Investors Ask South Korean Gov’t to Crackdown on Cryptocurrency Pump and Dumps
South Korean investors have asked the government to crackdown on cryptocurrency pump and dump schemes after a series of events led the market to record absurd gains and losses within short periods of time.
Pump and Dump
Mostly through Telegram, pump and dump groups in South Korea have continued to lure beginner investors and casual traders into so-called “pumps” by taking advantage of low market cap cryptocurrencies. Some of the messages sent by these pump and dump groups to investors read, “we’ve found a cryptocurrency with virtually no volume but with some interest. We’re looking for investors to pump the coin and dump in the short-term.”
As Korbit CEO Tony Lyu told Nathaniel Poppers of the New York Times, the South Korean finance sector and stock market move strongly by word of mouth. Investors often describe the local market as a copper pan because it heats up very quickly and cools down shortly thereafter. Both the traditional stock market and cryptocurrency exchange market in South Korea are strongly driven by FOMO, or fear of missing out.
As such, upon the discovery of tokens with sudden increase in value and volume, investors rush in with all of their funds to invest. Most of the time, investors end up losing the majority of their funds from their risky trades and by participating in pump and dump schemes.
The problem with the current trend in the local cryptocurrency market is that investors are not aware pump and dump schemes are illegal and are relying on scammers with their life savings. One message sent by a pump and dump group to an individual investor obtained by mainstream media outlet Chosun said, “we’ve found a coin with great potential. Get a loan and maximize your bank account. We’ll tell you the coin once you add us on Telegram.”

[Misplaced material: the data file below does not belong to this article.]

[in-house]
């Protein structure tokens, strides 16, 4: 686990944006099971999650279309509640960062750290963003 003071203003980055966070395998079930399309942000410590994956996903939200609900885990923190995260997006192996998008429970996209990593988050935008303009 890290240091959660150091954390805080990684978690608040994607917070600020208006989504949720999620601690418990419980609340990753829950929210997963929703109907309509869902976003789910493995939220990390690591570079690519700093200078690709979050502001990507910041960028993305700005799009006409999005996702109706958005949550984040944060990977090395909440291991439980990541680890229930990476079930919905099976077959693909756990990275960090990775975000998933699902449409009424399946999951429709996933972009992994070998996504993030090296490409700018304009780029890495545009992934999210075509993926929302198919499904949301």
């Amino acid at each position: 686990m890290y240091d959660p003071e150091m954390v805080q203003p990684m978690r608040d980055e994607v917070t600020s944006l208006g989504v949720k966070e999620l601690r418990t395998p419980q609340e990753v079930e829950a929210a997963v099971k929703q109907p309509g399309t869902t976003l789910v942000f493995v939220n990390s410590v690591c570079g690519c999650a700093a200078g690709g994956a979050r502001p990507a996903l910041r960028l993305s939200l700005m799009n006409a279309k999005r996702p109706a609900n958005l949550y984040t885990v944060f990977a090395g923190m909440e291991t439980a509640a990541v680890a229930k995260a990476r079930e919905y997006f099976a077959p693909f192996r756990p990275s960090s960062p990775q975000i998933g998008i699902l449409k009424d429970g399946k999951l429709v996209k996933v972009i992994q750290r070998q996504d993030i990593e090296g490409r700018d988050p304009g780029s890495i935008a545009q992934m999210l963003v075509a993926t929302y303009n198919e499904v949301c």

By luring in investors to their “potent investments” and letting individual investors participate in pump and dump schemes without knowing their illicit nature, scammers and pump and dump groups in South Korea have made significant sums of money over the past year.
Individual investors who do fall victim to these schemes are also at fault for failing to do their own research and due diligence, as participation in pump and dump schemes can be avoidable.
But, long-time traders have also started to ask the South Korean government for help and to regulate the cryptocurrency exchange market due to insider trading. Earlier in April, an Ethereum-based token called Mithril surged by more than 11,000 percent within a 24-hour period because of an insider tip regarding Bithumb’s potential listing of Mithril.
After the rumor turned out to be true and Bithumb listed Mithril, its price, volume, and market cap plunged. Many investors lost 98 percent of their funds invested in Mithril as a result of the pump and dump.
A similar pattern occurred with Storm, Kyber Network, OmiseGo, and Aelf. These tokens, which were listed by Bithumb, experienced a substantial increase in value prior to the official announcement from Bithumb, leading investors to believe insiders have continuously released tips on potential listings.
To prevent investors from losing significant sums of money from these pump and dump operations, South Korean investors have asked the government to better regulate the market with strict policies and practical regulations.